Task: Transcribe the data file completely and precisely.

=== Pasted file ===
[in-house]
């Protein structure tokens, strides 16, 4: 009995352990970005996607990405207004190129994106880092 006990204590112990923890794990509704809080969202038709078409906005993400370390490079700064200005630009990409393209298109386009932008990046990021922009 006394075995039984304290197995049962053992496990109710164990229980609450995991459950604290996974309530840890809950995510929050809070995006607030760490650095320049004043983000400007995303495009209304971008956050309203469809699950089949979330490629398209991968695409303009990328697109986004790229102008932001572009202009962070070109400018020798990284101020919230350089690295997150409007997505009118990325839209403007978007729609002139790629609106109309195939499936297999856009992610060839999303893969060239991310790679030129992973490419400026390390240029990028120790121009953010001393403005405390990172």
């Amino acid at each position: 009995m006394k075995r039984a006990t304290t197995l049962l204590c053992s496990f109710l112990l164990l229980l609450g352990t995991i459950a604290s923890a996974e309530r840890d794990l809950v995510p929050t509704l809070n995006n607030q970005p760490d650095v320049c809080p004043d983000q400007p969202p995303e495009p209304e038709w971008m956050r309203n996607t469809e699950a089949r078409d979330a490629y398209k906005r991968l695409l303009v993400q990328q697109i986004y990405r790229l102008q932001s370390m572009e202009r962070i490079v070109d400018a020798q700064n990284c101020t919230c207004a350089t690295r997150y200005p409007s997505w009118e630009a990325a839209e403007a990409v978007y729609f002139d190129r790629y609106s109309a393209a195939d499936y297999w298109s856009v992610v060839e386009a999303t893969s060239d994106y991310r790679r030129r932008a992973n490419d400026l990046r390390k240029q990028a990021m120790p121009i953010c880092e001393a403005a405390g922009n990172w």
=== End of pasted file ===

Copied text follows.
[in-house]
């Protein structure tokens, strides 16, 4: 009995352990970005996607990405207004190129994106880092 006990204590112990923890794990509704809080969202038709078409906005993400370390490079700064200005630009990409393209298109386009932008990046990021922009 006394075995039984304290197995049962053992496990109710164990229980609450995991459950604290996974309530840890809950995510929050809070995006607030760490650095320049004043983000400007995303495009209304971008956050309203469809699950089949979330490629398209991968695409303009990328697109986004790229102008932001572009202009962070070109400018020798990284101020919230350089690295997150409007997505009118990325839209403007978007729609002139790629609106109309195939499936297999856009992610060839999303893969060239991310790679030129992973490419400026390390240029990028120790121009953010001393403005405390990172």
């Amino acid at each position: 009995m006394k075995r039984a006990t304290t197995l049962l204590c053992s496990f109710l112990l164990l229980l609450g352990t995991i459950a604290s923890a996974e309530r840890d794990l809950v995510p929050t509704l809070n995006n607030q970005p760490d650095v320049c809080p004043d983000q400007p969202p995303e495009p209304e038709w971008m956050r309203n996607t469809e699950a089949r078409d979330a490629y398209k906005r991968l695409l303009v993400q990328q697109i986004y990405r790229l102008q932001s370390m572009e202009r962070i490079v070109d400018a020798q700064n990284c101020t919230c207004a350089t690295r997150y200005p409007s997505w009118e630009a990325a839209e403007a990409v978007y729609f002139d190129r790629y609106s109309a393209a195939d499936y297999w298109s856009v992610v060839e386009a999303t893969s060239d994106y991310r790679r030129r932008a992973n490419d400026l990046r390390k240029q990028a990021m120790p121009i953010c880092e001393a403005a405390g922009n990172w």